Subdude’s debut solo exhibition which has been critically well received by family and friends alike is based entirely on new images not seen on the streets, though some emerged blinking into the last of the Summer sun over the term of the show.
Having a scribble board in an art gallery for comments is nothing new, think of the old fashioned “Comments Book” or the comments slips that exhibitionists stick to the wall at exhibitions. Subdude goes one step further using the feedback to identify the most popular image which will go out next on the street and also to invite people to propose soundbites for him to use in future street art. This echoes the way political commentators use biros and sharpies to add their views to his art on the streets.
“Of all the things in this show that is the thing that got the best reaction. That is borrowing from my first [chalk circles] and second [traveling art] projects.
There were at least 3 suggestions on there that were better than anything I would have come up with. Also I love that succinct 3 word, 4 word, 5 word thing”
True to his word, as this incoherent mess of a hugely delayed blog post finally plops out the Brexit with the most ticks has been sighted down Brick Lane
Subdude loves that idea of a dialogue through the art, about the art and indeed on the art.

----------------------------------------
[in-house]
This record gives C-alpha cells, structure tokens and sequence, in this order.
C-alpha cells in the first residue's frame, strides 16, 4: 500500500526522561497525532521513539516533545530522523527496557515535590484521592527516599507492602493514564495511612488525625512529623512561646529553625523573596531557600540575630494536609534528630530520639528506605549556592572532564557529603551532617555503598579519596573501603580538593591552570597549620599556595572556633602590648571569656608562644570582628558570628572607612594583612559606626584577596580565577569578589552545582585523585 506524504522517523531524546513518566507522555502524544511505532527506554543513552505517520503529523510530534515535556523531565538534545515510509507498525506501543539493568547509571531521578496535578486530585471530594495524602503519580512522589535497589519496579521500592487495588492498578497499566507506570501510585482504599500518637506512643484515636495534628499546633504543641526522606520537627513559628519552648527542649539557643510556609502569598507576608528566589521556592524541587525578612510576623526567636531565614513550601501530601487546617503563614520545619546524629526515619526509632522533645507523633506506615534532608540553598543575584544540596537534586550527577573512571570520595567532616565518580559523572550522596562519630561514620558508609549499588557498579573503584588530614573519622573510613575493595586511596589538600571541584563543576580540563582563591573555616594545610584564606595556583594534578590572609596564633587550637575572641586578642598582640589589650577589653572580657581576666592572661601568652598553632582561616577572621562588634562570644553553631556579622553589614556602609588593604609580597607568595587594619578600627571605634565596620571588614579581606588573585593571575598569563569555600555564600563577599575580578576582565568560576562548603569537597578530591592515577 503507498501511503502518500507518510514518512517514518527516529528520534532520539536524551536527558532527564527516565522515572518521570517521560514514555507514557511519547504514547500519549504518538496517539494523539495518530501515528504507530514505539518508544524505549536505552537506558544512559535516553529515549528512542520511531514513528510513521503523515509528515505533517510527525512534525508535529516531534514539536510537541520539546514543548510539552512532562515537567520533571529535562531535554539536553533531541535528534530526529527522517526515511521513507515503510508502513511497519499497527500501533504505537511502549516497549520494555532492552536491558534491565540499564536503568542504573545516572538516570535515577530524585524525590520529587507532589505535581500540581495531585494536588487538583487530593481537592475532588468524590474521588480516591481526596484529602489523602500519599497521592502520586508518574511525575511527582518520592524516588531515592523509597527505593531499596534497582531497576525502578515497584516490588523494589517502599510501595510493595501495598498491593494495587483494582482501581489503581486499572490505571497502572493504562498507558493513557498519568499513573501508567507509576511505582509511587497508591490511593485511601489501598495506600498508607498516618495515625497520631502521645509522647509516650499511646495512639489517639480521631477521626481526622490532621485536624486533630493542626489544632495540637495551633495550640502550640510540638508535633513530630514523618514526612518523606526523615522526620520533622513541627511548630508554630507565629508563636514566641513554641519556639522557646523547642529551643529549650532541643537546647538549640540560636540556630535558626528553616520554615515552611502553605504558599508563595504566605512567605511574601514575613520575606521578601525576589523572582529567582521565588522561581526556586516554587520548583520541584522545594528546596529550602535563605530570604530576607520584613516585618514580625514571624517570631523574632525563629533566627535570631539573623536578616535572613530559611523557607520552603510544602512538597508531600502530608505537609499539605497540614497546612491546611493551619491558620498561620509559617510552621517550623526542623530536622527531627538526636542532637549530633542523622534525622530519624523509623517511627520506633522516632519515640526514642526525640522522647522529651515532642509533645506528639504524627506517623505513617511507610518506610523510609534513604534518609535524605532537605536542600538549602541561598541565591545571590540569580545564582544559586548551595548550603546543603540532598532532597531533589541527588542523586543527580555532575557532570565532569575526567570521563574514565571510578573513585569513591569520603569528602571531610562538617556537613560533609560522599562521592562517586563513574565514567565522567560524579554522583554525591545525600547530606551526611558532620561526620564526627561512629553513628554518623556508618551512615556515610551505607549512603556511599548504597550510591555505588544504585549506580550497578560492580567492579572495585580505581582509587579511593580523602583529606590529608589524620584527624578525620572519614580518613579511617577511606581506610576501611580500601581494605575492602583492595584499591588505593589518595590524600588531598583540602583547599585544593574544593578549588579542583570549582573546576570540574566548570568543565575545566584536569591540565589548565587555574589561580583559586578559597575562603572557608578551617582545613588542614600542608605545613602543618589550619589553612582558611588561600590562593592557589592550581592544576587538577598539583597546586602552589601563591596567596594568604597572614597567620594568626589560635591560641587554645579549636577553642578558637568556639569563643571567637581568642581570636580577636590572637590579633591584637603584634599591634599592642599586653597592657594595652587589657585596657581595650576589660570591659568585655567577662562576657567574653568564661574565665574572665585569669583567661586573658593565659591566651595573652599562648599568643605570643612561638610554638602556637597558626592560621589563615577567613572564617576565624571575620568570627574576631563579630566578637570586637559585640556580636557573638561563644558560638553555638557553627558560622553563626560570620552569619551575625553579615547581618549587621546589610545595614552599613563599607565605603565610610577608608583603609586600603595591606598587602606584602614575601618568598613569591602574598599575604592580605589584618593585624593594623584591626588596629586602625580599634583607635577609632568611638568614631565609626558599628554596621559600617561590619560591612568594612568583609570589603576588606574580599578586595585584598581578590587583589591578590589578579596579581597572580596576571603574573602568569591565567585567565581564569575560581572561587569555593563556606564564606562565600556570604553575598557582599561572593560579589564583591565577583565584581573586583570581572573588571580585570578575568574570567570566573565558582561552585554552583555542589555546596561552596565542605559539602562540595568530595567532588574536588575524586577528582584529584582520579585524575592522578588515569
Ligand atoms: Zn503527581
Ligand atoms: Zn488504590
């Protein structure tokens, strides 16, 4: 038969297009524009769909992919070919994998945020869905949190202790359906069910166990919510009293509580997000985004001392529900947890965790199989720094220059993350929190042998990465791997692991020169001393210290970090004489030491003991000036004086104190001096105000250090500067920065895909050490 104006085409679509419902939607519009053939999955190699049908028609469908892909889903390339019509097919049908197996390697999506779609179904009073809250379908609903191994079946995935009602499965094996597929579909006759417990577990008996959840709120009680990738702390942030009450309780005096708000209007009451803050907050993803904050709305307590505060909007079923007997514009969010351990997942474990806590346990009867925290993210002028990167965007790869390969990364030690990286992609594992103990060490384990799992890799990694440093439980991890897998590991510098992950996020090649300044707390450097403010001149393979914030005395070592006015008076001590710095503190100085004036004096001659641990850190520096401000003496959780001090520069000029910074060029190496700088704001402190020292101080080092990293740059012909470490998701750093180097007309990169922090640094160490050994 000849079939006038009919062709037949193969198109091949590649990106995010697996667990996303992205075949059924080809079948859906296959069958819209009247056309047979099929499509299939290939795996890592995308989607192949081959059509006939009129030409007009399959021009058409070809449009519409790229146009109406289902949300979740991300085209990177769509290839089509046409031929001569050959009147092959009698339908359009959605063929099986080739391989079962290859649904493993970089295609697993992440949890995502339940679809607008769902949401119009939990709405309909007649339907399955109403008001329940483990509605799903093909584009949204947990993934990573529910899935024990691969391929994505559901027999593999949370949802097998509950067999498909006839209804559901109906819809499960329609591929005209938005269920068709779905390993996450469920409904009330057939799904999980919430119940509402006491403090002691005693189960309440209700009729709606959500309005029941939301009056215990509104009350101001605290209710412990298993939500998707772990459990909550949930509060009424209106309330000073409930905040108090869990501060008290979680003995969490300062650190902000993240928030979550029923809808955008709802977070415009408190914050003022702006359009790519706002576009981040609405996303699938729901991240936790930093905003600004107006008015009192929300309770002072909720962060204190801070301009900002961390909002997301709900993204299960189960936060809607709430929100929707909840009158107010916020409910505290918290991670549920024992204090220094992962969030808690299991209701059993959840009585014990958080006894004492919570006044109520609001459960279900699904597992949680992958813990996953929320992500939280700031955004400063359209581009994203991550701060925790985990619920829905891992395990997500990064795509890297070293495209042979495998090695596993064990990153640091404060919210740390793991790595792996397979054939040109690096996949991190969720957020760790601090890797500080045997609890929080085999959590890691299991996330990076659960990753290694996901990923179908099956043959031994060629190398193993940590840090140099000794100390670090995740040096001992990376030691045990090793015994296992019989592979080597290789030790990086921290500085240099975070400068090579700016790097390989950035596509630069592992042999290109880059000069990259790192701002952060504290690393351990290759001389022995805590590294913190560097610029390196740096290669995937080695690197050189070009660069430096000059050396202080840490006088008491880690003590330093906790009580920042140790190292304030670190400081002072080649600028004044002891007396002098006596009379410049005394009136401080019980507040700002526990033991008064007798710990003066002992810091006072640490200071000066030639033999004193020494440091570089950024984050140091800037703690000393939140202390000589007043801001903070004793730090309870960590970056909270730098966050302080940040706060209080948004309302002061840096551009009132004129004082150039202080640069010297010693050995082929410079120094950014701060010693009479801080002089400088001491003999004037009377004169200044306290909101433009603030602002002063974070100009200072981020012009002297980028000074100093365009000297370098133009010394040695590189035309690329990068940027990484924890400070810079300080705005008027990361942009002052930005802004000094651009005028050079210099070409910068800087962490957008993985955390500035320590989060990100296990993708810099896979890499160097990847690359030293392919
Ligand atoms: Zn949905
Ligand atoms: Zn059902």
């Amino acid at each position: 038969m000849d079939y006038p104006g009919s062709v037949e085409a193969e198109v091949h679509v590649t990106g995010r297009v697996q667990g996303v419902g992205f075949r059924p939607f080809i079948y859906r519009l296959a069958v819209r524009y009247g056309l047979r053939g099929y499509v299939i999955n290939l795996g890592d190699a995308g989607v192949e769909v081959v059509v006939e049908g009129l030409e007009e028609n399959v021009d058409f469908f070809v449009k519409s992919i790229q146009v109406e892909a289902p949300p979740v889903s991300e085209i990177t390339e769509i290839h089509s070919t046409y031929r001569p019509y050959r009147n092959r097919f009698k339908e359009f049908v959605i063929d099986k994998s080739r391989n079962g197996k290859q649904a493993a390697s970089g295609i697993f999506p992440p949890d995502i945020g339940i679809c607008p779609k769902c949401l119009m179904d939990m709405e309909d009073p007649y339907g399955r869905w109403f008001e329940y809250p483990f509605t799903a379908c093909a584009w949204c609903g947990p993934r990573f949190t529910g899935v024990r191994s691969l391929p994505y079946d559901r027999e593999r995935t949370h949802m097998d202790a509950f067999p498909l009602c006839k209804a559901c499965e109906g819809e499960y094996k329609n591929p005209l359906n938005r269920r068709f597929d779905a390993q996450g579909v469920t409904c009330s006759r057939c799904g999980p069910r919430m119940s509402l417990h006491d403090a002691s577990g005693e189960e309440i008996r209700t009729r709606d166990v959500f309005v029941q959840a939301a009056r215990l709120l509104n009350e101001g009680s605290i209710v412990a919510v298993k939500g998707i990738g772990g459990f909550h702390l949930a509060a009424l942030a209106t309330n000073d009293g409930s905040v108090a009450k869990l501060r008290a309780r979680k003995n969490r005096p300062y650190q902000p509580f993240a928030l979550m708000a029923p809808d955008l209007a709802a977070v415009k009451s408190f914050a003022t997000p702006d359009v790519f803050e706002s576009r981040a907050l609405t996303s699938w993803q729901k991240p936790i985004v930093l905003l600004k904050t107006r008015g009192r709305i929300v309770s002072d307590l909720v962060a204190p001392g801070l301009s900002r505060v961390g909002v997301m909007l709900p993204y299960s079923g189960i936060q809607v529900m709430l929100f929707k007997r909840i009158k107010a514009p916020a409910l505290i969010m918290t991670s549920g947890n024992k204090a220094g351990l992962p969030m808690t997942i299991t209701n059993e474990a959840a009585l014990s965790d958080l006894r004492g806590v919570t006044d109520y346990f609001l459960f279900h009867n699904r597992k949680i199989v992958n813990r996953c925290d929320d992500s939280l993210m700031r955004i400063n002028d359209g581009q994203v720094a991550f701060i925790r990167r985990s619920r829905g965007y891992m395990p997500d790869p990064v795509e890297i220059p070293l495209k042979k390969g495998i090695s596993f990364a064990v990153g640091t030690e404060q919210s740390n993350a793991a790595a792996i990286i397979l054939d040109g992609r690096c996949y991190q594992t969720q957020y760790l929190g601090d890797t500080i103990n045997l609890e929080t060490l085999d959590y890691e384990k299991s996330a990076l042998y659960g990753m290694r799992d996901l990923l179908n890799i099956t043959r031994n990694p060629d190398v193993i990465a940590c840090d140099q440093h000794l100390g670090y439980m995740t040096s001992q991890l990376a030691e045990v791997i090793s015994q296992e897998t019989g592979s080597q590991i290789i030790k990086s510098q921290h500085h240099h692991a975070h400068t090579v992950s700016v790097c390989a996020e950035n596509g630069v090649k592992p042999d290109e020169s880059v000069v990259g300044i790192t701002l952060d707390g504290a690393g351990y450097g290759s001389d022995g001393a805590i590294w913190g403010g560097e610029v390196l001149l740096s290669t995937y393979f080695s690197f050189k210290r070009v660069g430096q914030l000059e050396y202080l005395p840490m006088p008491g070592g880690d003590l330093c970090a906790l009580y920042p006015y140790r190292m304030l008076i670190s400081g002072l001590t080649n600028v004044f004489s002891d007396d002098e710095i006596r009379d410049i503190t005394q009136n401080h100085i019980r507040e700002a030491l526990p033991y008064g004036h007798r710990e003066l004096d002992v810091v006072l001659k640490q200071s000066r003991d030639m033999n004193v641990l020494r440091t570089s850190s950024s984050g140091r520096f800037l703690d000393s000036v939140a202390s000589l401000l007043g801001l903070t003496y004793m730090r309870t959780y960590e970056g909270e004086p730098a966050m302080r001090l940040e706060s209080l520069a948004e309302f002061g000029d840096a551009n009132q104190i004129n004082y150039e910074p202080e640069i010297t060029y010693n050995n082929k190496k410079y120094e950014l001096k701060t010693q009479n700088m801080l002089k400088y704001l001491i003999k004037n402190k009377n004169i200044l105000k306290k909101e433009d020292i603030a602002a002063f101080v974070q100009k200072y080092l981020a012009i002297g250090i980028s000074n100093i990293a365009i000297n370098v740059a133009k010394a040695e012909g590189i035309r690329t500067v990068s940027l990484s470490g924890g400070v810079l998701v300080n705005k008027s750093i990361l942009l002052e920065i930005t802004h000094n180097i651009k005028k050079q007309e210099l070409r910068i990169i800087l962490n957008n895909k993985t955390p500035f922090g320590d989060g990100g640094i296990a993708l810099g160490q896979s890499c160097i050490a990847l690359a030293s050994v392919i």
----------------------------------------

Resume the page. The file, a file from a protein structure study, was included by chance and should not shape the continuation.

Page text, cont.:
“I had 70 Putin designs on my computer I put 3 of them out I think. It is one of those examples of where you hit your flow. I did 70 posters in 2 hours or something like that, cranking them out. Like the Brexit posters, I have done bits and pieces on Brexit but I feel I could have done loads loads more on that.”
“The social media one I did a lot of designs and they are all about different aspects of social media but they are not really nailing it on the head because it’s a very complex subject and its difficult to come up with a concept in 3 words and really nail it at the same time. So when you do that interactive thing hopefully my art makes people think and their responses make me think so it becomes a bit of an exchange.”
Subdude has developed a reputation for his sharp and critical political wit so it was a bit of a swerve from his normal acerbic tone earlier this year when New Zealand Prime Minister Jacinda Arderne’s response to the Mosque killings in Christchurch lead to Subdude saying something positive about a political leader for the first time